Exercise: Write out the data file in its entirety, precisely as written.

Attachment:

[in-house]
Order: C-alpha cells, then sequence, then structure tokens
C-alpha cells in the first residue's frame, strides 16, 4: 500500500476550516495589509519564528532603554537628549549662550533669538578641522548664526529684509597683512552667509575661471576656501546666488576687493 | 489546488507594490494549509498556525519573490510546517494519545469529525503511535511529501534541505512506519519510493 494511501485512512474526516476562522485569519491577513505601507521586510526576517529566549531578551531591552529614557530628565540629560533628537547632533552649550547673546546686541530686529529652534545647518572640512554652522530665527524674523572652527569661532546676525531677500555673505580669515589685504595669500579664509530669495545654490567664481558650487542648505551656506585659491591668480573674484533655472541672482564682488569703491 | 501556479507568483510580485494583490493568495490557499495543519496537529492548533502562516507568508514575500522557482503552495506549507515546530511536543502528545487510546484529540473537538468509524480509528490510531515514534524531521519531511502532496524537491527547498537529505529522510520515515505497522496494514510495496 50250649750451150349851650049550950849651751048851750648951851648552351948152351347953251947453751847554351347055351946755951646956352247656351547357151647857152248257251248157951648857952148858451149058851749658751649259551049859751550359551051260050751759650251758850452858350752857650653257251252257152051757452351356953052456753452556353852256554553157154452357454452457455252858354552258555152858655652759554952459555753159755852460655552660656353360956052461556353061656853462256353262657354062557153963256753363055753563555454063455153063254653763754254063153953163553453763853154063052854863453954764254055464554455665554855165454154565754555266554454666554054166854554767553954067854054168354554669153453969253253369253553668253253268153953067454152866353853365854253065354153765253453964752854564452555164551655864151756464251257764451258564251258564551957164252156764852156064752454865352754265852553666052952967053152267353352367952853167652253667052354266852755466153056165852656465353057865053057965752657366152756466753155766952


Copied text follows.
[in-house]
Order: C-alpha cells, then sequence, then structure tokens
C-alpha cells in the first residue's frame, strides 16, 4: 500500500476550516495589509519564528532603554537628549549662550533669538578641522548664526529684509597683512552667509575661471576656501546666488576687493 | 489546488507594490494549509498556525519573490510546517494519545469529525503511535511529501534541505512506519519510493 494511501485512512474526516476562522485569519491577513505601507521586510526576517529566549531578551531591552529614557530628565540629560533628537547632533552649550547673546546686541530686529529652534545647518572640512554652522530665527524674523572652527569661532546676525531677500555673505580669515589685504595669500579664509530669495545654490567664481558650487542648505551656506585659491591668480573674484533655472541672482564682488569703491 | 501556479507568483510580485494583490493568495490557499495543519496537529492548533502562516507568508514575500522557482503552495506549507515546530511536543502528545487510546484529540473537538468509524480509528490510531515514534524531521519531511502532496524537491527547498537529505529522510520515515505497522496494514510495496 50250649750451150349851650049550950849651751048851750648951851648552351948152351347953251947453751847554351347055351946755951646956352247656351547357151647857152248257251248157951648857952148858451149058851749658751649259551049859751550359551051260050751759650251758850452858350752857650653257251252257152051757452351356953052456753452556353852256554553157154452357454452457455252858354552258555152858655652759554952459555753159755852460655552660656353360956052461556353061656853462256353262657354062557153963256753363055753563555454063455153063254653763754254063153953163553453763853154063052854863453954764254055464554455665554855165454154565754555266554454666554054166854554767553954067854054168354554669153453969253253369253553668253253268153953067454152866353853365854253065354153765253453964752854564452555164551655864151756464251257764451258564251258564551957164252156764852156064752454865352754265852553666052952967053152267353352367952853167652253667052354266852755466153056165852656465353057865053057965752657366152756466753155766952